WRSH Of Counsel Brielle C. Goldfaden Recently Settled a Case at Mediation for $350,000.

Our 73 year old client tripped and fell on a sidewalk outside of the defendants’ home in Brooklyn. A sidewalk flag was slightly raised in comparison to the adjacent flag, which was not visible to our client because it was raining heavily at the time of her accident. Her foot snagged the height differential and she fell forward with her arms outstretched. A Good Samaritan called an ambulance and she was taken to the hospital. There she was diagnosed with a fractured shoulder which healed after a few weeks in a sling. A few months later, an MRI of the shoulder revealed a partially torn rotator cuff in and our client underwent arthroscopic surgery to fix the tear. Although our client had prior back pain, her trip and fall exacerbated her pain and she underwent a procedure to her back wherein a small portion of a protruding disc was removed.

The defendant home-owners argued that they were not responsible for the sidewalk outside their single family home since a law in 2003 exempted one-family home owners from liability. Under the law, sidewalks outside of certain single-family homes were the responsibility of the City of New York, and not that of the homeowners. However, where a single family home is not used "exclusively for residential purposes", like when a business is run from the home, the home owners are responsible for their sidewalks. In this case, the defendants owned a summer camp and during the non-summer months the camp office was run out of the basement of their home. WRSH first learned this when we sent an investigator to the scene of the accident within a week of our client’s accident and the investigator took a photograph of the front door of the defendants’ home on which hung a sign for the camp. The homeowners made a motion to dismiss the case, claiming they were not responsible for the sidewalk under the 2003 law. We argued they were liable. The Supreme Court agreed with us, that because defendants’ home was not used exclusively for residential purposes, they were responsible for the safe upkeep of their sidewalks and not the City of New York.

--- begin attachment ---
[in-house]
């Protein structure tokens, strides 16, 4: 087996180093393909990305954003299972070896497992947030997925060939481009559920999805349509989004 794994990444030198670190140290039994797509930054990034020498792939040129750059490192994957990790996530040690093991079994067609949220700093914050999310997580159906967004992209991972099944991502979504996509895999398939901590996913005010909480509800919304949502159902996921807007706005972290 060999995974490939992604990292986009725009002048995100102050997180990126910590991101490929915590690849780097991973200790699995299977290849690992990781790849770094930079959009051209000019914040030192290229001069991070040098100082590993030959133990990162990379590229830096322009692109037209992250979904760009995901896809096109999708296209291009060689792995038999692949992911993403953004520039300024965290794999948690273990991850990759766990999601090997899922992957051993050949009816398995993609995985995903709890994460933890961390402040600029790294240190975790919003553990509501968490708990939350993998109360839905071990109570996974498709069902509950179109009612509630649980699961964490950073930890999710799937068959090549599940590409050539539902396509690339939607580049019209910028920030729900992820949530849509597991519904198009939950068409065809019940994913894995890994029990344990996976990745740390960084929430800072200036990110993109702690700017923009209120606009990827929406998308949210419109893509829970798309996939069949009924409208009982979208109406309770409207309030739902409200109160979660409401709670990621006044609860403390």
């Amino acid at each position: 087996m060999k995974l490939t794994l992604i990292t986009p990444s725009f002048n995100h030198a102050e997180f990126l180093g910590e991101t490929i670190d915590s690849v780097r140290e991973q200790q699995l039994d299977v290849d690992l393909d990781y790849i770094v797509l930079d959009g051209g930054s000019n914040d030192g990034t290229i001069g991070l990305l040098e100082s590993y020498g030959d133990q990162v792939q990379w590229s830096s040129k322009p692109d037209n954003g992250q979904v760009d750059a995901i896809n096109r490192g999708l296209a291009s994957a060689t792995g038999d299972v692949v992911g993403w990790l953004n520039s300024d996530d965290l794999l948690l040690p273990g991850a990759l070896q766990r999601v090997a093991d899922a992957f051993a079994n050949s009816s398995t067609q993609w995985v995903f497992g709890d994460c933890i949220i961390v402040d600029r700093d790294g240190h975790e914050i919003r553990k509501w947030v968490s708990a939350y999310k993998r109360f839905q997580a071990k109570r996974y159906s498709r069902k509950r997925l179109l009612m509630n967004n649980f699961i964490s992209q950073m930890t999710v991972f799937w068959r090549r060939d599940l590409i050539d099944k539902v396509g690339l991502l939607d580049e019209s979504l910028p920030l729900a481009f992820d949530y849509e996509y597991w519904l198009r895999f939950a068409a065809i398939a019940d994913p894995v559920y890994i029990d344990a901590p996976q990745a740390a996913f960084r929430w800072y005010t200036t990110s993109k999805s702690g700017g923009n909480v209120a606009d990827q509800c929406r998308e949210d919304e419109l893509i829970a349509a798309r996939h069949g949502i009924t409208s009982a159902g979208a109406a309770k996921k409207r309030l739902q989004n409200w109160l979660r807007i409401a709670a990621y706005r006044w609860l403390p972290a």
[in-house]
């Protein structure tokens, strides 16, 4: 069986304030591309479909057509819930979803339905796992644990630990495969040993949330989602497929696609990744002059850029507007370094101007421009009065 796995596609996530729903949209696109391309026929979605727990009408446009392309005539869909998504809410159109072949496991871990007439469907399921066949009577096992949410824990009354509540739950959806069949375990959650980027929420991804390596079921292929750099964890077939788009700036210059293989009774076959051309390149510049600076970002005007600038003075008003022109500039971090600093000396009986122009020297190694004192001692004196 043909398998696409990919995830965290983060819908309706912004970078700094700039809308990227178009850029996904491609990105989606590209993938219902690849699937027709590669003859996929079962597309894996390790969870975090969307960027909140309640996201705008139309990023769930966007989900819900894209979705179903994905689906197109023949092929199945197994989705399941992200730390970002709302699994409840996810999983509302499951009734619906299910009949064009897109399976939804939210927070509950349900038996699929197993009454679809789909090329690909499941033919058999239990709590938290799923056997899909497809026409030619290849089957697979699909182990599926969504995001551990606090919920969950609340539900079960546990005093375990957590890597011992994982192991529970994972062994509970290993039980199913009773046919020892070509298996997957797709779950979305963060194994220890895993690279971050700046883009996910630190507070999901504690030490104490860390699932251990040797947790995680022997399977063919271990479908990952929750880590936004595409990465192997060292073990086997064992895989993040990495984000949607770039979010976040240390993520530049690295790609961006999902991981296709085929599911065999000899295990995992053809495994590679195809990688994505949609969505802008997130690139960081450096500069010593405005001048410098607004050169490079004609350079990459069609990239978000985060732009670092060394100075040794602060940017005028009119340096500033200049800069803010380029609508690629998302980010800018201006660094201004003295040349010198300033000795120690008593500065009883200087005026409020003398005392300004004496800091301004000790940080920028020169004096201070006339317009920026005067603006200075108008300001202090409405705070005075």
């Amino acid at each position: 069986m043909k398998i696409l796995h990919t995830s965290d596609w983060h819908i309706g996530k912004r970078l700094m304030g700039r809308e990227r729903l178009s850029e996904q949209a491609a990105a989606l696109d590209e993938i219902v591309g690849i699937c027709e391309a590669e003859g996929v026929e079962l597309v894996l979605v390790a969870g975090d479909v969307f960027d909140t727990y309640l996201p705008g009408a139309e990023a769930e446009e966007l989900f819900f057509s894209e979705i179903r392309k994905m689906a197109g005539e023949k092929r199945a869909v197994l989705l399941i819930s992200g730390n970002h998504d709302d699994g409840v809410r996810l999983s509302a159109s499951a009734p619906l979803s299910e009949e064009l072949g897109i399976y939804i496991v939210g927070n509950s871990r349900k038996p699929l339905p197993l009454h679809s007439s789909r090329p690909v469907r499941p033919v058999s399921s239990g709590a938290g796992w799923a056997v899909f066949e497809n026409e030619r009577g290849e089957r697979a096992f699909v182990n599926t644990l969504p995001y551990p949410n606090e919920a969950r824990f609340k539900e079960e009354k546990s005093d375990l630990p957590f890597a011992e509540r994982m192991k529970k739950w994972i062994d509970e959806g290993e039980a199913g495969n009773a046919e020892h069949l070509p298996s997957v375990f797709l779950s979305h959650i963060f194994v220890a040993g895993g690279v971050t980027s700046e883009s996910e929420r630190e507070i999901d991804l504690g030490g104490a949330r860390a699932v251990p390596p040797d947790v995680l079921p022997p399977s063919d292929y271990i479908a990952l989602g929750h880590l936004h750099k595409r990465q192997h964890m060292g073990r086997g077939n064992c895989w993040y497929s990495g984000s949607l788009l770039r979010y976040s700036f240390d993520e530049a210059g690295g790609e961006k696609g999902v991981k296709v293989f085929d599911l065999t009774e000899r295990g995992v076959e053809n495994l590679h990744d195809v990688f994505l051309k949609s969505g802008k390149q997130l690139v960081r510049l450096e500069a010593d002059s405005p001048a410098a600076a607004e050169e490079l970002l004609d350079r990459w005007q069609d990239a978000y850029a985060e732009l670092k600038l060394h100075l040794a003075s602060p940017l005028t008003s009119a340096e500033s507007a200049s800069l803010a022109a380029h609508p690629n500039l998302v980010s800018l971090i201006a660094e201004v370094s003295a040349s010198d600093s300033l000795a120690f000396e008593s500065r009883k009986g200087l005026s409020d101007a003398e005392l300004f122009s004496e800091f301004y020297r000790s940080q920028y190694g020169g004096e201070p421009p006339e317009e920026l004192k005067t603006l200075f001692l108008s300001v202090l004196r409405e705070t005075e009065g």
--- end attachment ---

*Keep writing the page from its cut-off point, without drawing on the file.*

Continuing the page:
The defendants appealed this issue and Brielle proceeded to mediation while the appeal was pending. Despite denying their responsibility for the accident, the defendants agreed to settle the case for $350,000 to compensate the, now 79 year old, plaintiff for her injuries.

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